8) Kyle Turris, OTT: 5 more years at $3.5M - The lockout shortened season proved to be a breakout campaign for KT, who is thriving in his new surroundings and helped this team overcome a slew of critical injuries to make the playoffs. His production has risen 40% since being traded to Ottawa, a trade the Sens have clearly won.
9) Brendan Gallegher, MTL: 2 more years at $870K - God bless entry level contracts. Last season the rookie managed to produce at a top 100 level, despite his salary rank being close to 500th. No player in the NHL last season had a higher discrepancy from their production rank last season and this season's salary rank. The more players like this that you can get for a bargain price, the better off the franchise.
10) Jakub Voracek, PHI: 3 more years at $4.25M - The Flyers did get some good value back when they unloaded Jeff Carter. Voracek scored 46 PTS in 48 GP in 2013, and produced at a top 30 level. This is a case where the team benefited from choosing a 4x4 type bridge contract instead of a shorter 2 year deal. The last 3 years of this contract should return terrific value.
11) Marc Staal, NYR: 2 more yrs at $3.9M - Assuming the head injuries are behind him, this is a bargain price for a player rumoured to become a starter for Team Canada in the Olympics. When he's healthy, he's worth for more than this, and when he's injured, insurance covers their losses. No matter which way you look at it, this is a great contract. Let's hope his health holds strong.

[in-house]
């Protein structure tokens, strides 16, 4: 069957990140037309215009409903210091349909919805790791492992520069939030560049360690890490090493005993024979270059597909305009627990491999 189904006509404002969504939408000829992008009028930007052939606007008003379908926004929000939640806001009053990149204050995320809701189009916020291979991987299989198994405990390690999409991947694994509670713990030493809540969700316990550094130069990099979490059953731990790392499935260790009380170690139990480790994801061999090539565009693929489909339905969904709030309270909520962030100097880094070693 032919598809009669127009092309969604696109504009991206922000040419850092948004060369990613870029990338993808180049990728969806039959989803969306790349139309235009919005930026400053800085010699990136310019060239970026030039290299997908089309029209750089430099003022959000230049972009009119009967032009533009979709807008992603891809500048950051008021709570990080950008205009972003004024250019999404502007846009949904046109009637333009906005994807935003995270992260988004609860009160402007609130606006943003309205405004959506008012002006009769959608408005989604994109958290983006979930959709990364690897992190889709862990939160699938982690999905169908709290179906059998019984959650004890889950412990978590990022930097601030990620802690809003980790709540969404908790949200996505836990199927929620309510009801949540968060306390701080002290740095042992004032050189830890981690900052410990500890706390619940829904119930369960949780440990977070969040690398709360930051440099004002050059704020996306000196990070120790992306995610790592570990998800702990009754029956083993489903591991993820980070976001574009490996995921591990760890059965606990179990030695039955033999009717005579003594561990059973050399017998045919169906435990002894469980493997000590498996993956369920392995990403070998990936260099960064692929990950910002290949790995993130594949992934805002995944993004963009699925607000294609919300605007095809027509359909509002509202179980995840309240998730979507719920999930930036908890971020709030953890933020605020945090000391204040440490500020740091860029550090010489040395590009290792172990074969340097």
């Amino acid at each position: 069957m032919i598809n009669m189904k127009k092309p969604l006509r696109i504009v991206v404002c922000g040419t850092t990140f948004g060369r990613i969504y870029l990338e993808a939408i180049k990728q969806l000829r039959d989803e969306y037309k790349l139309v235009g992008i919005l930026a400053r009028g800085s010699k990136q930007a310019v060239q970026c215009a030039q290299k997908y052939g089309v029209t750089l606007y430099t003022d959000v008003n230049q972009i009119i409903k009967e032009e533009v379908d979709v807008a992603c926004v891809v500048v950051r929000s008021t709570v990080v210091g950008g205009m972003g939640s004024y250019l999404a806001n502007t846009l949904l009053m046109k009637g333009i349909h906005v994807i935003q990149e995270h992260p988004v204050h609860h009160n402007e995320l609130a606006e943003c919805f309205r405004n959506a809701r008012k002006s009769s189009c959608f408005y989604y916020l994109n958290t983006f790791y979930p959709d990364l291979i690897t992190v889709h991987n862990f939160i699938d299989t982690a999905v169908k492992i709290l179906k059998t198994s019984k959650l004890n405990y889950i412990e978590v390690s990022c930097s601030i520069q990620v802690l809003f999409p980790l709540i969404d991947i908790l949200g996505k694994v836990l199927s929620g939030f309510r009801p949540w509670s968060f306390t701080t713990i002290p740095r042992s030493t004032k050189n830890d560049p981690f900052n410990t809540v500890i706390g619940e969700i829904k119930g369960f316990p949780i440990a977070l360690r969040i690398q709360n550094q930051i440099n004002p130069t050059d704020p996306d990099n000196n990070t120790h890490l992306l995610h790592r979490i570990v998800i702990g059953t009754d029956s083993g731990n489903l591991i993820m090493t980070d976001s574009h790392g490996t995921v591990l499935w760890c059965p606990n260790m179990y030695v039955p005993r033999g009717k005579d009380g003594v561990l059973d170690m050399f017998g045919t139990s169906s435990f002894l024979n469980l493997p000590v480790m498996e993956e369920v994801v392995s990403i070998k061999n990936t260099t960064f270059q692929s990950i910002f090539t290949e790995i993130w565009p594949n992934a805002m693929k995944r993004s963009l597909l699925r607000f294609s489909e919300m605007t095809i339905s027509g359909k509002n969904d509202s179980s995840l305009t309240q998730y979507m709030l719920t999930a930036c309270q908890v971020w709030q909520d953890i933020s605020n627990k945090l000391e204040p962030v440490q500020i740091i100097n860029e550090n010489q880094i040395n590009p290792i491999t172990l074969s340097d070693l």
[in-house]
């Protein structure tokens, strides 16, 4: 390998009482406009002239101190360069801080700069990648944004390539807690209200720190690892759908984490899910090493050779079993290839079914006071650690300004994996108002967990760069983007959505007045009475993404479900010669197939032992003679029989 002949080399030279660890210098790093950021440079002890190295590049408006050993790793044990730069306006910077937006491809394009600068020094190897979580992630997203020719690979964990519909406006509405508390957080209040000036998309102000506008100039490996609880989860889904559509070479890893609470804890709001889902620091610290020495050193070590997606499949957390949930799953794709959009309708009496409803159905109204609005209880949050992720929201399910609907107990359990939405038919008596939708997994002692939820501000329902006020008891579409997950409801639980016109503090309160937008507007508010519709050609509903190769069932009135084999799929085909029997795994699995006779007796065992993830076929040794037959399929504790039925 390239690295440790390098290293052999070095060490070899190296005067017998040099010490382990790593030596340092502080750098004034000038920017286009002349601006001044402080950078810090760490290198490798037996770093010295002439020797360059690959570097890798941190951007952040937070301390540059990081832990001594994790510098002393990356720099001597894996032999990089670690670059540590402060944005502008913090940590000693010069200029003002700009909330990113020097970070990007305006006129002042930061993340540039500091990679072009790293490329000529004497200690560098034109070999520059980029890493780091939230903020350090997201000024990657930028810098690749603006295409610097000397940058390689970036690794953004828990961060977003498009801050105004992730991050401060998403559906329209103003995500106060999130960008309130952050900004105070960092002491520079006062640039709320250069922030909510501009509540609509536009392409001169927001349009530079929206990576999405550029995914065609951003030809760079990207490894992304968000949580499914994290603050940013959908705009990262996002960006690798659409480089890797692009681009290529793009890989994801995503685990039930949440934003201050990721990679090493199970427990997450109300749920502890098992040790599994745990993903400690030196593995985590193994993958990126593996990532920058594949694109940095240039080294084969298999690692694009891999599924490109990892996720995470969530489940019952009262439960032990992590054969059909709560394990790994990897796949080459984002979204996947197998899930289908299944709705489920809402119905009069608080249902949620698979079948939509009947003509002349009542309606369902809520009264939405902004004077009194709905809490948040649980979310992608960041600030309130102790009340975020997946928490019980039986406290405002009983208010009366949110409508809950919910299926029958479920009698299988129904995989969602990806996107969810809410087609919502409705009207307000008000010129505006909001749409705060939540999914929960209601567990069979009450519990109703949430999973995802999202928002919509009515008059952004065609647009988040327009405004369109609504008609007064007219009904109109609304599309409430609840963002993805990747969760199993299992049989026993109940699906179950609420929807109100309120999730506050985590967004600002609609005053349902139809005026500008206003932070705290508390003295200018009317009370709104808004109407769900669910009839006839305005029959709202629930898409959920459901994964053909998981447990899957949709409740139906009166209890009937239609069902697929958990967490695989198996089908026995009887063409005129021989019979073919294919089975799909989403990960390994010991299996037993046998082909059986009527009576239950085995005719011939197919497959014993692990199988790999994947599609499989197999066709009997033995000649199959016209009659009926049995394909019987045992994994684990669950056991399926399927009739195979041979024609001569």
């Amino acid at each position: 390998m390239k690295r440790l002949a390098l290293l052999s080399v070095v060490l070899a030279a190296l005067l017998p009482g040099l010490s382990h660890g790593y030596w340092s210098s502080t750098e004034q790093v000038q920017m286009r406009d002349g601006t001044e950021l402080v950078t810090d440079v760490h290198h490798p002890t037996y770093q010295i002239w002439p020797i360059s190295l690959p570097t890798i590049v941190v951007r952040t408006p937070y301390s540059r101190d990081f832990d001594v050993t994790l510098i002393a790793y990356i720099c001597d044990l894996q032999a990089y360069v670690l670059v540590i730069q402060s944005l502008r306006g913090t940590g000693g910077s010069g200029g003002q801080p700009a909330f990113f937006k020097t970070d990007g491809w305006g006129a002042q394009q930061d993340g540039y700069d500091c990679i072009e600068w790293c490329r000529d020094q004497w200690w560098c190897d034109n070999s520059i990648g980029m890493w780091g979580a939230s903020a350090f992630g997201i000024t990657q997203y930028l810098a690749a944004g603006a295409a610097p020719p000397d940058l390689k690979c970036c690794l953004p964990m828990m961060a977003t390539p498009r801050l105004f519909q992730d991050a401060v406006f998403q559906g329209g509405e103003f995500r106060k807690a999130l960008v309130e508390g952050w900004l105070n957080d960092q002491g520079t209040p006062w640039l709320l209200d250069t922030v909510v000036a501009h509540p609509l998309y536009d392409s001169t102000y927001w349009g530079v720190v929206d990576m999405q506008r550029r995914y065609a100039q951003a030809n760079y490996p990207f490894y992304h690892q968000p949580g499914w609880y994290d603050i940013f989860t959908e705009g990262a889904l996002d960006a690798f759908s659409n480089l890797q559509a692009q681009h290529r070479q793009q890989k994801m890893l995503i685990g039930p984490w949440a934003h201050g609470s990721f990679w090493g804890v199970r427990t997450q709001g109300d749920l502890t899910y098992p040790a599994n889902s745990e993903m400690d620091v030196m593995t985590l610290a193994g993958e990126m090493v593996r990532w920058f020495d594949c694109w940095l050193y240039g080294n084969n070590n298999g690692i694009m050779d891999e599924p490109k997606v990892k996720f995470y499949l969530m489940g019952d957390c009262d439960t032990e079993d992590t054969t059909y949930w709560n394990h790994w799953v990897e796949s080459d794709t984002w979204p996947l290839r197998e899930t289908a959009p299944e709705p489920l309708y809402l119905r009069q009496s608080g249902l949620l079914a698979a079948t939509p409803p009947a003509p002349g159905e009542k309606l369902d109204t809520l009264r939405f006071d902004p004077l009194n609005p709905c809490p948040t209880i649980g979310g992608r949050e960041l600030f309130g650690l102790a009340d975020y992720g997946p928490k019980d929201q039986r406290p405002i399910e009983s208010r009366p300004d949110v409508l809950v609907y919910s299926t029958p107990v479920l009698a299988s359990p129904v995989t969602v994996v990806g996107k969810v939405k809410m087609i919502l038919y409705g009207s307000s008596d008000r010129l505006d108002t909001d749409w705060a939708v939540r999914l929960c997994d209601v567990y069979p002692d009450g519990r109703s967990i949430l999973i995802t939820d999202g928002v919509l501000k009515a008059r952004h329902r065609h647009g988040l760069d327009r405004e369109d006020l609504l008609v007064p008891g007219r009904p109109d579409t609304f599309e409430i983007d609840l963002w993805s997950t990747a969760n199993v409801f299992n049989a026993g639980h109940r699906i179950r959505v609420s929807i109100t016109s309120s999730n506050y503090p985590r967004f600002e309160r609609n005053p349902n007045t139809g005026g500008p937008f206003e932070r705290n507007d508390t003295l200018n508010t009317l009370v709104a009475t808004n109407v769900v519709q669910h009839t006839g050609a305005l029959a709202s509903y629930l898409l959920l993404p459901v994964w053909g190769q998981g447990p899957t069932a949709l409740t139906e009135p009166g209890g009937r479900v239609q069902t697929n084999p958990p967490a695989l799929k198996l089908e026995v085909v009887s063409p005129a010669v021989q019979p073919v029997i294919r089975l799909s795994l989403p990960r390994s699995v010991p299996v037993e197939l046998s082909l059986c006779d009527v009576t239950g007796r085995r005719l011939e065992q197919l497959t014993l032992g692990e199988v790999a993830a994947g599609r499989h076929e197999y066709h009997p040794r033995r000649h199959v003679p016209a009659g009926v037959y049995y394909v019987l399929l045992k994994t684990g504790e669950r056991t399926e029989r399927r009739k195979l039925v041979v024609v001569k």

12) Loui Eriksson, BOS: 3 more yrs at $4.25M - To Bruins fans who are upset over the abrupt departure of Tyler Seguin; if you don't already know Loui Eriksson, you're really going to like this guy. He has been one of the league's most undervalued assets for a few years now, but playing in Boston will certainly raise his profile to where it rightly deserves to be.
13) Keith Yandle, PHO: 3 more yrs at $5.25M - Count me on the list of pundits who never believed that Yandle was ever truly on the market, as Eklund reported. Why would the Coyotes want to unload one of the best contracts in hockey? It doesn't make any sense. Phoenix got Yandle to re-sign at an unbelievable bargain and good term. Whenever Yandle finally reaches the UFA market, he will become a very rich man.
14) John Carlson, WAS: 5 more yrs at $3.97M - Anytime you can get a top defenseman at a price like this, it's a great bargain. In my final player rankings of the 2013 season, Carlson finished between Andre Markov and Brent Seabrook (who are making $2M more per season). He is 23 years old and has played 234 games in the NHL.
15) Sergei Bobrovsky, PHI: 2 more years at $5.6M - It was astonishing that the Columbus Blue Jackets managed to retain the Vezina Trophy winner when it was rumoured that the KHL was offering big money to lure the Russian back home prior to the Sochi Olympics. He came out of obscurity to take the NHL by storm in one of the NHL's greatest leaps forward from one season to the next. The smart money says expect a small to moderate decrease in production/efficiency.